Cover Story : 43 Top Tips of 2013
The year’s best ideas from our direct marketing expertsDecember 2013 By Target Marketing editorial staff
To close out the year, the Target Marketing editorial staff reviewed all the content from the magazine, Today @ Target Marketing e-newsletter and blogs in 2013, hunting for some of the best marketing ideas and tips from our top experts to share with you.
1. "We are performing analytics to gain an understanding of what our business customers want, trying to get a 360-degree view of their activity. Then we have a thoughtful approach on how we create push content in emails and also our Web content. We want them to match how the customers think about who we are and how we can help them."
Dan Marks, CMO, First Tennessee Bank
"Taking Care of Business"
2. Simply put, B-to-B marketers need a mix of push and pull. Limiting your strategy to pull alone will reduce your market, and limit your ability to identify all the prospective buyers who might need your solution to their problems.
Ruth Stevens, eMarketing Strategy
"Push vs. Pull Marketing: In B-to-B, You Need Both"
3. Establishing your company as a knowledgeable authority in your field is Job One for a B-to-B website. ... This is a classic content marketing play; whereby, you provide libraries of case studies, research reports, presentations, archived webinars, blog posts, how-to videos and all manner of information intended to help visitors learn, and to present yourself as their trusted partner in that task.
Ruth Stevens, eMarketing Strategy
"5 Essentials for Every B-to-B Website"
4. The best, most effective content marketers are updating how they execute it. They're designing it [content] for sales. They're structuring blogs, videos and such to produce leads, not friends, followers, shares or engagement. They also are giving valuable advice away online, in exchange for leads. Ultimately, they're creating confidence in prospects in ways that give "results in advance."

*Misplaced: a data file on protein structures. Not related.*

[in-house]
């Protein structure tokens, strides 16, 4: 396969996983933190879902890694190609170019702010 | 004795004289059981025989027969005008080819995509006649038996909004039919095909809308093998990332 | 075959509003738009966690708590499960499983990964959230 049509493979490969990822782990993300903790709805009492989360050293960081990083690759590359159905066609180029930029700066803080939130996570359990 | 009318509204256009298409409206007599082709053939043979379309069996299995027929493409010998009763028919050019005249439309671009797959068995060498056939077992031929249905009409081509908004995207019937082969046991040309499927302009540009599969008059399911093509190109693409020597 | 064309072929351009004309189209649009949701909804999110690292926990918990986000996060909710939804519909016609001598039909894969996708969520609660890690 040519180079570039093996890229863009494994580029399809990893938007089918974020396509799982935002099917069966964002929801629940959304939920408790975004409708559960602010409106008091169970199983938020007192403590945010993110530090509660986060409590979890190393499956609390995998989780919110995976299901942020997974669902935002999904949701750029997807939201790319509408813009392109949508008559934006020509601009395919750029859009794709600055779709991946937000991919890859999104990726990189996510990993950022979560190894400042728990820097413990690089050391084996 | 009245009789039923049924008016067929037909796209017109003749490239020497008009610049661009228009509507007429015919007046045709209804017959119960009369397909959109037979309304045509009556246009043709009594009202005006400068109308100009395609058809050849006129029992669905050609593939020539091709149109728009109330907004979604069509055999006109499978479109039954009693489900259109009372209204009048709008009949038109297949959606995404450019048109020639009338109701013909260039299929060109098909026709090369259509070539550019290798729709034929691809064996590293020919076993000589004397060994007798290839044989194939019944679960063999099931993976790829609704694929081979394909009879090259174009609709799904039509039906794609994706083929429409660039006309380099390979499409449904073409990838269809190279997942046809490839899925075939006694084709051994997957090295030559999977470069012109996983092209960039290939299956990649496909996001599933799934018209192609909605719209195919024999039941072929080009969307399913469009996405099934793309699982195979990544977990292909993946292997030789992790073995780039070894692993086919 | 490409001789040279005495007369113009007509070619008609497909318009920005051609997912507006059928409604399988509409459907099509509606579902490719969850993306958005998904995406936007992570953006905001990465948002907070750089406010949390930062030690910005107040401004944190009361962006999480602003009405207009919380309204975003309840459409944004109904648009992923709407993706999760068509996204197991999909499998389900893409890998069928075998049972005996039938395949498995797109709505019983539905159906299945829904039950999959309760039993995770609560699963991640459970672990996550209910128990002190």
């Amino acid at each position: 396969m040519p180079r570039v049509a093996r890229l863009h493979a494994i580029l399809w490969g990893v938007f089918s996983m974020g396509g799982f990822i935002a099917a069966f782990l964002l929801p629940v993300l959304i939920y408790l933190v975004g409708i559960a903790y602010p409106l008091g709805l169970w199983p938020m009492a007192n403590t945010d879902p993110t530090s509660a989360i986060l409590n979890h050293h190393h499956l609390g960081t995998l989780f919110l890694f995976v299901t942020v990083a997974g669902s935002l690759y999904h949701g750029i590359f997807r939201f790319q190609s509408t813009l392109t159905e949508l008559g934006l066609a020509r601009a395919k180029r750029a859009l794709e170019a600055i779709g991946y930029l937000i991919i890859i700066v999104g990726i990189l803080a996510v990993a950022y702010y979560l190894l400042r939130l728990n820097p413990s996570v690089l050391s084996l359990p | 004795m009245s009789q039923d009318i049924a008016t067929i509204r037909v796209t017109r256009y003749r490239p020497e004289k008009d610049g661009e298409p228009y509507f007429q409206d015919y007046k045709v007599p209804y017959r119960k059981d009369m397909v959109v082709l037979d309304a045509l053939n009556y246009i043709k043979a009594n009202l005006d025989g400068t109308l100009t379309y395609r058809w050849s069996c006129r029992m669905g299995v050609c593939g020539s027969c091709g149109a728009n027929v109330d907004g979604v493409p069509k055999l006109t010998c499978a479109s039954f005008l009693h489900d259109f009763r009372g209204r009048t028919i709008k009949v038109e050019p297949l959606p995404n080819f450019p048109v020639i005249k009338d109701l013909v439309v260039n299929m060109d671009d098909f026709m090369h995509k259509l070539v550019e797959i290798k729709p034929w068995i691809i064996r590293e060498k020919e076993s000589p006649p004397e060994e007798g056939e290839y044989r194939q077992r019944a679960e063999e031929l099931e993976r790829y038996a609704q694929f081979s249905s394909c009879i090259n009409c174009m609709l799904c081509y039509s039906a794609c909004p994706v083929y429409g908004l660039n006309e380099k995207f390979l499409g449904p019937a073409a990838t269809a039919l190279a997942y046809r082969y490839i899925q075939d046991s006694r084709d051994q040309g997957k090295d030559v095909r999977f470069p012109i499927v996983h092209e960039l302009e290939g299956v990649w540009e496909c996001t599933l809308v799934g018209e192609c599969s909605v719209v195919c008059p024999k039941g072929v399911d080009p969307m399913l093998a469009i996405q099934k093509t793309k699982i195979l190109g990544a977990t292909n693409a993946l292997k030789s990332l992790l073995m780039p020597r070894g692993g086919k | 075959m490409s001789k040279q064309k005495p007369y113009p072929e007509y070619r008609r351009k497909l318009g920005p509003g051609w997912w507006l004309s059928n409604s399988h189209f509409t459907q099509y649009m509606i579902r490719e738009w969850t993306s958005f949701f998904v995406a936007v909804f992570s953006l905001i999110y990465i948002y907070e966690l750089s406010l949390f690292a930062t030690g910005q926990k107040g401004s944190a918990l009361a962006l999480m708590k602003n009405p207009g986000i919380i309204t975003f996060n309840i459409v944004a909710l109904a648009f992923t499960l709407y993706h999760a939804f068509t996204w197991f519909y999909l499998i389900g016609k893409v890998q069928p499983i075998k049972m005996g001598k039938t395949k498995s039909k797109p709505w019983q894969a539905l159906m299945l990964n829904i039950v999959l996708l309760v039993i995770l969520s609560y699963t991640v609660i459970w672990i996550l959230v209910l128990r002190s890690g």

Jeff Molander, Molander & Associates
"Stop Measuring Content Marketing"
5. Unless you understand what a chart or graph means, don't use it until you do. It is extremely embarrassing to cut and paste a diagram out of a client's PowerPoint into your copy and then, when the client asks you why you used it, to have to answer "I don't know." You should understand each visual so well you can write a clear descriptive caption for it—and then do so.
Bob Bly, freelance copywriter and consultant
6. Nowadays, there are serious adult-level articles, books and TED talks encouraging us to play. Experts ... all want us to set up play dates. They want us to take play seriously. They remind us how important it is to unplug and unwind. ... To give our multifunctioning, always-on brains a rest. These experts nudge us a step further and call play a necessity. A must do for long-term vitality, for peak performance. Samuel Johnson believed, "All intellectual improvement arises from leisure."
Andrea Syverson, IER Partners
"Two Summer Must Dos: Play and Play On!"
7. Odd numbers are more believable than even numbers. In a recent fundraising appeal from my alma mater, Kansas State University, it included charts and graphs that showed alumni donations in the last 10 years have increased 45 percent as tuition rose 138 percent and state support for this state university declined 26.3 percent. Notice that instead of rounding off to 26 percent, the university used a decimal with an uneven number for specificity and added credibility.
Pat Friesen, direct response copywriter and creative strategist
"Writing by the Numbers"
8. There are so many proofreaders, grammarians or other online expert sources available (not to mention a nifty little tool in Microsoft Word called "Spelling & Grammar") that there is simply no excuse for any company to be executing marketing materials that are anything less than perfect.
Carolyn Goodman, Goodman Marketing Partners
"If Content Is King, Grammar Is Queen"
9. Nothing's funny about direct marketing. But direct marketing certainly helps funny. And funny helps direct marketing. Things are more likely to be clicked when they're funny.
Steve Hofstetter, comedian
"5-Minute Interview With Comedian Steve Hofstetter"
10. The sooner intervention begins with an at-risk customer, the easier and less expensive it is to fix the problem; so, it is clear that the best plan is to have a system for identifying these customers.
Michael Lowenstein, PhD, CMC, Beyond Philosophy
"'At-Risk' Customers: Do You Have a System for Identifying, Stabilizing Them?"
11. Before signing off on any marketing scheme, put yourself inside your prospective customer's head. Think how he thinks. Feel what she feels. Become your own customer! As your customer, you'll know exactly how you want to be treated every step of the way and can set up your systems accordingly.
Denny Hatch, direct marketing consultant and author
"The Challenge of a Huge Bargain and Complex Fulfillment"